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JBLM's Silva tries bobsledding

Nothing stops Marine that lost leg

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The concept of slowing down is not an option for Will Silva, a fire inspector for the Joint Base Lewis-McChord Fire Department. It’s a mantra that he’s carried through his career with the Marine Corps before leaving and becoming a civilian firefighter.

While working for the JBLM Fire Department, he’s done just about every sport possible. He’s been a part of the Wounded Warrior Amputee Softball team, went to the Olympic Training Center for rowing and played recreational flag football on the installation.

Silva is often at many of the races organized on JBLM. Whether it’s one of the themed-runs near Family and Morale, Welfare and Recreation’s Festival Tent or the weight room at McVeigh Sports and Fitness Center, he remains active despite his prosthetic left leg.

“I’ve always been that way,” Silva said. “I’ve always wanted to move and be doing stuff. In the Marines, that’s what you do. You continue to press on.”

Silva kept this mentality when he was injured in 2003 while riding his motorcycle. A driver of another car T-boned him and hit his left side. Considering that Silva was sent airborne from his motorcycle, it was a surprise that he didn’t have other internal injuries, he said.

Silva was missing half of his left foot. Doctors told Silva that they could try to repair his foot or amputate it. Reconstructing the foot would have required a longer recovery period. Knowing himself and his active attitude, Silva chose to have an amputation just below the left knee.

“I was wearing a prosthetic and moving around in three months,” Silva said.

Silva was originally scheduled for six months of rehab for his leg. After just one day stretching at rehab, he didn’t go back. Even the staff at the rehab center knew Silva wasn’t likely returning for a second day, so they gave him resources for stretches and exercises to do at home.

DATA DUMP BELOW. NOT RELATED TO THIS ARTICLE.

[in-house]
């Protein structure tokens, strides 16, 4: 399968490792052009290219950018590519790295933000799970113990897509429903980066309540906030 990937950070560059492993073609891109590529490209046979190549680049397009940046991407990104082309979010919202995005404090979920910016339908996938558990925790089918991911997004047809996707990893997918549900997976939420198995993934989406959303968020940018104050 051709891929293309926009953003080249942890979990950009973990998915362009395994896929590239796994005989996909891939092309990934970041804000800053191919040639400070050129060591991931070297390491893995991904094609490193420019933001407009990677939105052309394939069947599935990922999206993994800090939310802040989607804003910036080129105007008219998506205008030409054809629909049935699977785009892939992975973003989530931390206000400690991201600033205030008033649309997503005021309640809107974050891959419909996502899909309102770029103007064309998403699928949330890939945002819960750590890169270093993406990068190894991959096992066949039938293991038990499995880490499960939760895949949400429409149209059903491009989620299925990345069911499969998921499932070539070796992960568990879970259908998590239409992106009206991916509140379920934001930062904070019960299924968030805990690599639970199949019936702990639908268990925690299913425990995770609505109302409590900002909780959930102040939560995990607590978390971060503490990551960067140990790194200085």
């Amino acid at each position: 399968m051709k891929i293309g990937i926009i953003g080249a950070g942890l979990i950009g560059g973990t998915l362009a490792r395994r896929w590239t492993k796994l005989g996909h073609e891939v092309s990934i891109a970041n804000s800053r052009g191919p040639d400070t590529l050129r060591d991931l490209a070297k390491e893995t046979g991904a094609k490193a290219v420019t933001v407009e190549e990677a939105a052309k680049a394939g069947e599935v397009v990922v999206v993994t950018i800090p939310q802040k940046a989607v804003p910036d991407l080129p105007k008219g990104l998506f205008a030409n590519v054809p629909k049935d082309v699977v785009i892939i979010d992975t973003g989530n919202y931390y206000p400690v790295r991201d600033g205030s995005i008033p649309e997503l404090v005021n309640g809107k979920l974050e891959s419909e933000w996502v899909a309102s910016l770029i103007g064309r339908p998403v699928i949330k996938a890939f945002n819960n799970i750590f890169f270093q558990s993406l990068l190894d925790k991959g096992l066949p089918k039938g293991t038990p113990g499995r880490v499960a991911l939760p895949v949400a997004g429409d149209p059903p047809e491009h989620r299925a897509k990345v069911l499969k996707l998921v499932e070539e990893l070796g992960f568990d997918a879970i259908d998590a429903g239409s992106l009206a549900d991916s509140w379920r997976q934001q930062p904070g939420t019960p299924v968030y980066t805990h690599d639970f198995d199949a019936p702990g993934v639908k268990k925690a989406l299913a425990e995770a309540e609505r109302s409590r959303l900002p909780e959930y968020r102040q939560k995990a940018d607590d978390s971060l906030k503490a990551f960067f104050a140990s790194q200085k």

“My sutures opened up and I started bleeding,” Silva said. “My doctor was mad. It probably wasn’t the smartest idea and there was luckily no permanent damage.”

Silva also has completed various Spartan Races, played rounds of golf as part of the Downrange Golf Program with the Veterans Association and was a coach for cross country and archery programs at JBLM Child, Youth and School Services.

Recently, Silva has made trips to the Olympic Training Center in Lake Placid, N.Y., to participate in both bobsled and skeleton trials and races. He wasn’t able to make it this season, but said he plans to go out and do it again after the current season ends in March.

Silva would like to continue doing both events, but it’s unlikely he will be able to qualify for the U.S. Paralympic team. There are five world championship events for both events. Athletes who want to make the team have to compete in four of them. Silva said three are in the United States; the other two are in Austria and Switzerland.

In addition to the travel commitment, athletes have to dedicate nine to 10 mandatory days at the event to include practice and preparation for the actual competition. Although Silva does have a good amount of leave time provided at work, he said he can’t afford to attend the minimum of four events.

People who focus on the Paralympics full-time usually include those sponsored by a gym they work at or are retired.

“I could quit my job and do this, but paralympians don’t make enough money,” Silva said.

That doesn’t mean Silva isn’t going to continue trips to Lake Placid, N.Y., when he gets the chance, he said; he’s still planning to be out and about as much as possible. Silva was married in June and has a few outdoor trips planned with his wife.

Silva said he’s appreciative of the opportunities that are provided by veteran organizations.

“If someone is going to offer me something, I’m going to try it,” Silva said. “There’s no reason to slow down.”

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